Dec 23, 2016

Revelation of Divine Love by Julian of Norwich

Image result for julian of norwich
Statue of Julian on the front of Norwich Cathedral, holding the book Revelations of Divine Love.
"Julian of Norwich (c. 8 November 1342 – c. 1416) was an English anchoress and an important Christian mystic and theologian. Her Revelations of Divine Love, written around 1395, is the first book in the English language known to have been written by a woman. Julian was also known as a spiritual authority within her community where she also served as a counselor and advisor. She is venerated in the Roman Catholic, Anglican and Lutheran churches."
 "When she was 30 and living at home, Julian suffered from a serious illness. Since she was presumed to be near death, her curate came to administer the last rites of the Catholic Church on 8 May 1373. As part of the ritual, he held a crucifix in the air above the foot of her bed. Julian reported that she was losing her sight and felt physically numb, but as she gazed on the crucifix she saw the figure of Jesus begin to bleed. Over the next several hours, she had a series of 16 visions of Jesus Christ, which ended by the time she recovered from her illness on 13 May 1373. Julian wrote about her visions immediately after they had happened (although the text may not have been finished for some years), in the Revelations of Divine Love." ~ Wikipedia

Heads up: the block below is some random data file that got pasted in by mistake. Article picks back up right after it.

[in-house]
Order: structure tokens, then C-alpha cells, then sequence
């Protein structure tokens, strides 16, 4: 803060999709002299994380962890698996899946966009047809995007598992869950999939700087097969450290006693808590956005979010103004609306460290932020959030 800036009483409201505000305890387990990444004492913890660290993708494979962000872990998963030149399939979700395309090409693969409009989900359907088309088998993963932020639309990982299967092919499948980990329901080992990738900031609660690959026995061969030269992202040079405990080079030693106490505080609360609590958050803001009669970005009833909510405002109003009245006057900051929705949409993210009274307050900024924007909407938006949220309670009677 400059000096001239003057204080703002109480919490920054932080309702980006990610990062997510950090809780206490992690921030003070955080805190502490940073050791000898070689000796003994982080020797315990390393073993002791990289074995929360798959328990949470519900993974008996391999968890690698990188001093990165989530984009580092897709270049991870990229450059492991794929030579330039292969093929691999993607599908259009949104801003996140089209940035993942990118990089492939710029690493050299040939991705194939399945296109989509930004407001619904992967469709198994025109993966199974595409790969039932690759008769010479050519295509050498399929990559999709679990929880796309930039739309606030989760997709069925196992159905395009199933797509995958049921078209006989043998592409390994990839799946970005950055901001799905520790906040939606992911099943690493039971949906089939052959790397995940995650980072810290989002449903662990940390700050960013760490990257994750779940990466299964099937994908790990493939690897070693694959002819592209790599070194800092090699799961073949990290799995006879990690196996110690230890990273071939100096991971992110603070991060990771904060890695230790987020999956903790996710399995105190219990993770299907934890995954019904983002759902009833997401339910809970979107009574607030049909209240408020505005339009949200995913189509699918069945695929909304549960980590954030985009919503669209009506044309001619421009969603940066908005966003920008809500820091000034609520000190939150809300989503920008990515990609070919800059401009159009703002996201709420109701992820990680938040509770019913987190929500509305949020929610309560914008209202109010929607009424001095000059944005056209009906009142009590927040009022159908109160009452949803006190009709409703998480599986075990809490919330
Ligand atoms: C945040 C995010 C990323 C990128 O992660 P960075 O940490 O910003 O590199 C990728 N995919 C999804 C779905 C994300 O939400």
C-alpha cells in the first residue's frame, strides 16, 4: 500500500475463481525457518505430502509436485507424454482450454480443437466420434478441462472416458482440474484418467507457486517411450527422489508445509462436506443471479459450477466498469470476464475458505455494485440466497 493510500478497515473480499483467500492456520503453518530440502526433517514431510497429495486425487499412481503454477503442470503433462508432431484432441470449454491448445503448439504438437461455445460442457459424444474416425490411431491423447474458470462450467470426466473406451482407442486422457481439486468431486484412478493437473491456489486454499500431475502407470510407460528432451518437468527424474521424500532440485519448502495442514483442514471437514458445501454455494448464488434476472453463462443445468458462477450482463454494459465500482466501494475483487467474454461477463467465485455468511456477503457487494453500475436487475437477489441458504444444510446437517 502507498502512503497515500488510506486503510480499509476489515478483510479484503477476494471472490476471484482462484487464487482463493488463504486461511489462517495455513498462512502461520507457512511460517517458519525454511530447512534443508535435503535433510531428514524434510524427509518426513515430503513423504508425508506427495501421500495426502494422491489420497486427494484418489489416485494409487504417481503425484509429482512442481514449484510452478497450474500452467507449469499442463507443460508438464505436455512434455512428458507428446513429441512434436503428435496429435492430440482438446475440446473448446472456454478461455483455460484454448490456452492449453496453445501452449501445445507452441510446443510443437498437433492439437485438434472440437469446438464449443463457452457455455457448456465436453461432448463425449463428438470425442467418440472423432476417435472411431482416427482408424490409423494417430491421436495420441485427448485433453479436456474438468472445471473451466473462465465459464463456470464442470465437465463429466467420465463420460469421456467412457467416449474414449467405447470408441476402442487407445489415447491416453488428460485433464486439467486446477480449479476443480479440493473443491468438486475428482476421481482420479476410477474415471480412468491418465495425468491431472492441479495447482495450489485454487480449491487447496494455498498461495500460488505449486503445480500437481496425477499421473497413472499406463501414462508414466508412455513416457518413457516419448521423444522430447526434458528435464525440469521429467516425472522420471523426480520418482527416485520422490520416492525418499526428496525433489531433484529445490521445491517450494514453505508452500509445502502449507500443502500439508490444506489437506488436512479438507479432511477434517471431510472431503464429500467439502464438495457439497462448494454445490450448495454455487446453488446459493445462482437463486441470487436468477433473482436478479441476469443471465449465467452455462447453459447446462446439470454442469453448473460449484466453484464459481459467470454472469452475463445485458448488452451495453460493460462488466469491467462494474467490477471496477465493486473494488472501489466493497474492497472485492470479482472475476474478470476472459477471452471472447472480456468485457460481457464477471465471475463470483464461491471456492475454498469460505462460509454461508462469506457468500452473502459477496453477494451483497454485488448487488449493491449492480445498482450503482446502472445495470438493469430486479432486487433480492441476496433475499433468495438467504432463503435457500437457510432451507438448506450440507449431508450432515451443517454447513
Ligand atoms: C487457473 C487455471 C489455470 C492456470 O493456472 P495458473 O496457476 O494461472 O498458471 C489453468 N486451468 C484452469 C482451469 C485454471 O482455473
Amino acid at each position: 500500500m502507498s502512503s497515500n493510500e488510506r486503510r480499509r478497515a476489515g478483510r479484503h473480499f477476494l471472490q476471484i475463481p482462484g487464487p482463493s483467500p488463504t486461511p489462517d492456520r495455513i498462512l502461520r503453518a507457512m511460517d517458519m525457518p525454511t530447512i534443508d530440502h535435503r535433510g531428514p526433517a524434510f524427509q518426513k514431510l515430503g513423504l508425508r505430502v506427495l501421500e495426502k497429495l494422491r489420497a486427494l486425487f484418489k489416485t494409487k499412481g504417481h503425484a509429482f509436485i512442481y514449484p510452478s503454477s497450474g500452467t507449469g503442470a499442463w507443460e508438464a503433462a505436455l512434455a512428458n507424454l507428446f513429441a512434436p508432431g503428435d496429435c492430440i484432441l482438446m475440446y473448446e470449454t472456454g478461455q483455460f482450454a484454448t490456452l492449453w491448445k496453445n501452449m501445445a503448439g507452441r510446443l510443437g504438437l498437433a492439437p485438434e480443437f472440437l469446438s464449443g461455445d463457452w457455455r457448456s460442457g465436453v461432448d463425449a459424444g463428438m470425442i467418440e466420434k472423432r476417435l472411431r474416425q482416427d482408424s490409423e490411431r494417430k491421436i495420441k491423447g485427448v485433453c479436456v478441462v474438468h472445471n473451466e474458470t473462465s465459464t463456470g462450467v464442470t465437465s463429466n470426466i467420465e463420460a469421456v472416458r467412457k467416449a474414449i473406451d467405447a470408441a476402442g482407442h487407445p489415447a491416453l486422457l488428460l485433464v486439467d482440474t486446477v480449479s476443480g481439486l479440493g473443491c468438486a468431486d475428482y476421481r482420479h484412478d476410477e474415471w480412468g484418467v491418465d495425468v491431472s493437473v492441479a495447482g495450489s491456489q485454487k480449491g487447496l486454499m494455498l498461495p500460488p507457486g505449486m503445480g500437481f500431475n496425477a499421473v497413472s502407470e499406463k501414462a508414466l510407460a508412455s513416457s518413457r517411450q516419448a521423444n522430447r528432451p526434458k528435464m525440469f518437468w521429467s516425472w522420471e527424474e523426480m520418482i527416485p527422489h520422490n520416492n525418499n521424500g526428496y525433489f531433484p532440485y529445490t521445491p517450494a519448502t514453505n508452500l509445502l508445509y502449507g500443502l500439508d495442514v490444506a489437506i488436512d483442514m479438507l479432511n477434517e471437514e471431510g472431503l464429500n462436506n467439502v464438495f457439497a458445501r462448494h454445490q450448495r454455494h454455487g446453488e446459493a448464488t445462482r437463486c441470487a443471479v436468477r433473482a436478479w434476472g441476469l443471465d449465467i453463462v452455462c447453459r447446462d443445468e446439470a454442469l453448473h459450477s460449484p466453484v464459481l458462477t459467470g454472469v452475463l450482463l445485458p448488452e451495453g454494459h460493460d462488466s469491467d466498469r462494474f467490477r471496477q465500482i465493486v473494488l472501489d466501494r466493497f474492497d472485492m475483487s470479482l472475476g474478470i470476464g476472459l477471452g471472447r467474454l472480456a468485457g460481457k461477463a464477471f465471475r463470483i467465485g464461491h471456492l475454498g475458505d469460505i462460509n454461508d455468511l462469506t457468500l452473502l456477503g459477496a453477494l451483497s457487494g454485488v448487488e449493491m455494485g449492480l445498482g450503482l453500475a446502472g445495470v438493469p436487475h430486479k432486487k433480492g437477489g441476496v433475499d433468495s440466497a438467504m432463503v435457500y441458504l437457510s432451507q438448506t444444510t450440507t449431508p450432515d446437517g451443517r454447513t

(Over 7 hours!)

There's also a very nice article written about Julian of Norwich at the Guidepost blog.  

Note: I realize that many people have a problem with the virgin Mary being in one of Julian's visions, because of the "Mary worshiping" accusations towards the Catholic Church. I can understand where the ire for this comes from, but I believe that in His wonderful gentleness towards us and His intimate knowledge of us, that He will speak and convey messages in a way that we, as individuals, will understand and feel at peace with. Read the vision in chapter 25 and see what the Lord was showing her and how Mary (and the Catholic view of her) was being used to make His point:

“I wot well that thou wouldst see my blessed Mother. . . .”
“Wilt thou see in her how thou art loved?" ~
Jesus, Revelations of Divine Love, Ch. XXV